Rule 38.2 provides that, during the offer period, an offeror must not deal, as principal, with an exempt principal trader connected with the offeror in the shares of the offeree company. Dealings through an anonymous order book system are, however, permitted provided that neither party to the transaction is aware of the identity of the other party. This prohibition eliminates the risk of the principle of equivalent treatment of shareholders being breached by an exempt principal trader connected with the offeror purchasing shares in the offeree company above the offer price and knowingly selling those shares to the offeror at the offer price, or at a lower price, with losses being compensated elsewhere.
Where more than one exempt principal trader is connected with an offeror, Rule 38.2 will apply to all such exempt principal traders and not only to the exempt principal trader which is a member of the same group as the broker appointed to undertake the purchase of shares. Rule 38.2 does not, however, restrict an offeror from purchasing shares in the offeree company from an exempt principal trader connected with the offeree company or with a competing offeror.
Methods for identifying potential sellers
Provided it is not aware that the seller is an exempt principal trader connected with the offeror, an offeror or its broker may use a range of market practices to identify potential sellers and/or purchase shares. For example:
a broker may post an “indication of interest” in purchasing shares in the offeree company in a trading system;
a broker may purchase shares from a shareholder that contacts the broker by way of a “reverse enquiry”; and
if the broker has a retail service provider (“RSP”), it may purchase shares for the offeror through its RSP provided it is satisfied that it can identify the retail stockbroker that is selling the shares.
Purchasing shares in the offeree company through matched principal transactions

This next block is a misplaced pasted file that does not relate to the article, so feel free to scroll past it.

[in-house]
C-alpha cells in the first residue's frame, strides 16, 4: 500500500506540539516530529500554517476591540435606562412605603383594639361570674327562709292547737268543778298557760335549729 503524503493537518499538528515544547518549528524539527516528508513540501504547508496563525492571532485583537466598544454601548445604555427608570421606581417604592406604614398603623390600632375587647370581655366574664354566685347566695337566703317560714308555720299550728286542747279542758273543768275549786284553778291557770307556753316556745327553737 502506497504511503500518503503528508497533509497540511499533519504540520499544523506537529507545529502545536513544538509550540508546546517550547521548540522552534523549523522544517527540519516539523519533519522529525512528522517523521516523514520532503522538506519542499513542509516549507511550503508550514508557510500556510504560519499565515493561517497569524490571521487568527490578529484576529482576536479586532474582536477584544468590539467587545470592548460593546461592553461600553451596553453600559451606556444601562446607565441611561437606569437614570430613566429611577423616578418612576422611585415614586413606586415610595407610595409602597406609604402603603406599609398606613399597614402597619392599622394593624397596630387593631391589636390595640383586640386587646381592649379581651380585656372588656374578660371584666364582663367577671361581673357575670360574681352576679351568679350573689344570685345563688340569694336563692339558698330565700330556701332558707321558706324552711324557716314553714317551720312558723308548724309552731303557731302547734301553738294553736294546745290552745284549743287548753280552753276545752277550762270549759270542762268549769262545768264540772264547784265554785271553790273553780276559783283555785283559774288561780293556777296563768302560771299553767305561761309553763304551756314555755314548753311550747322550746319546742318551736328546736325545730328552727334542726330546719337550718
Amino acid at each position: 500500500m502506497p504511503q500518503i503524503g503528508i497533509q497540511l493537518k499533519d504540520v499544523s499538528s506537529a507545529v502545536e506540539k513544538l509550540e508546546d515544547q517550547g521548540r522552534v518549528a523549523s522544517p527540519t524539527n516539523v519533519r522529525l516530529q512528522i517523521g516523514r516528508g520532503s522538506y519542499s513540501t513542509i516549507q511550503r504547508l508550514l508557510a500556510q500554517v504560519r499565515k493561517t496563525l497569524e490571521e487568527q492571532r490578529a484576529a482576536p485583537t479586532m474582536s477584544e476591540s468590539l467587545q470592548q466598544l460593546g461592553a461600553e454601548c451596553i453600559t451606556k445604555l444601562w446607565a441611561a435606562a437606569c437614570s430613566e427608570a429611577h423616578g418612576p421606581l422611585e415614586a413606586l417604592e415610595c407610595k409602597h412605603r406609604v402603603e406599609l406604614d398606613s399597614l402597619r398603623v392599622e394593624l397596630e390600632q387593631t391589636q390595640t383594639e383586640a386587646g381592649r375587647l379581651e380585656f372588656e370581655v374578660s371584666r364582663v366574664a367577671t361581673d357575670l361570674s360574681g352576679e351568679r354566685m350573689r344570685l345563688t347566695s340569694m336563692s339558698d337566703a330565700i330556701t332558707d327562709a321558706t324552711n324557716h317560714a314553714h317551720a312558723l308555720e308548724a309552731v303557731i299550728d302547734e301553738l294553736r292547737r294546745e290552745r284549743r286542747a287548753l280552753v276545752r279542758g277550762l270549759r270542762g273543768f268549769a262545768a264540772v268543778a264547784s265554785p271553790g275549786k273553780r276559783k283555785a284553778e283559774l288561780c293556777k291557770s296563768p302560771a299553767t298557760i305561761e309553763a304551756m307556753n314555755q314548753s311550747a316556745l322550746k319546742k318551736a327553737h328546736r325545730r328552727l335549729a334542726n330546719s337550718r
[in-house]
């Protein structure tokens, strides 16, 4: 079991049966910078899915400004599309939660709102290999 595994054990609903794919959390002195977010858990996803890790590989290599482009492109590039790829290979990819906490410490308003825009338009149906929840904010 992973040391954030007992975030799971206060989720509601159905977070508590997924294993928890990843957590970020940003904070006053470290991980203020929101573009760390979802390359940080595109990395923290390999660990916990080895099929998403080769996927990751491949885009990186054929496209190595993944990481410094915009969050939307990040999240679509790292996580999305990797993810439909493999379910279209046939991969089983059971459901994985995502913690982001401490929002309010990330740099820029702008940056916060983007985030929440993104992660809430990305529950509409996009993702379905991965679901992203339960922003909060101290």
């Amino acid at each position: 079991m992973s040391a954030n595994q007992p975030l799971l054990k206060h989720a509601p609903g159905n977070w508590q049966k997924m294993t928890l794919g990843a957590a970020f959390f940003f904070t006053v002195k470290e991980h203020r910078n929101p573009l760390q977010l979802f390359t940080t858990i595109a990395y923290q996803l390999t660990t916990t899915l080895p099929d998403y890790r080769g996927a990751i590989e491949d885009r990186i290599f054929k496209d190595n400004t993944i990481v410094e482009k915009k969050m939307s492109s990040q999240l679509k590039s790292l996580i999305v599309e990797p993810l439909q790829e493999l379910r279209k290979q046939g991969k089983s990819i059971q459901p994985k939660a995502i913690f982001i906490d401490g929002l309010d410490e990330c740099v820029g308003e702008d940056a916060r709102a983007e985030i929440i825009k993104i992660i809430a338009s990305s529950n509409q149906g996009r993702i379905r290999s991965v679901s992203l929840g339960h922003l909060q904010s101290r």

The Executive may be prepared to grant a limited derogation from the provisions of Rule 38.2 where it is proposed that an exempt principal trader connected with an offeror will purchase shares in the offeree company on a “matched principal” basis, as described below.
A connected exempt principal trader will be considered by the Executive to be acting on a matched principal basis if:
the sale of shares to the offeror is undertaken at the same price as the price at which the shares were purchased by the connected exempt principal trader (and without netting off any sales commission); and
An application by a broker to purchase shares in the offeree company on behalf of an offeror through a connected exempt principal trader trading on a matched principal basis must be made to the Executive in good time before the proposed purchase is to take place.
Agreeing to purchase shares in the offeree company from the holder of a derivative contract
An offeror may enter into discussions with a person who holds an interest in the shares of the offeree company through one or more derivatives – such as a contract for differences (a “CFD”) or a total return swap (a “TRS”) – in order to seek to purchase shares that are held as a hedge to the derivative(s). Care should be taken to ensure that any shares in the offeree company that may be purchased as a result of such discussions are not held on the desk of an exempt principal trader connected with the offeror.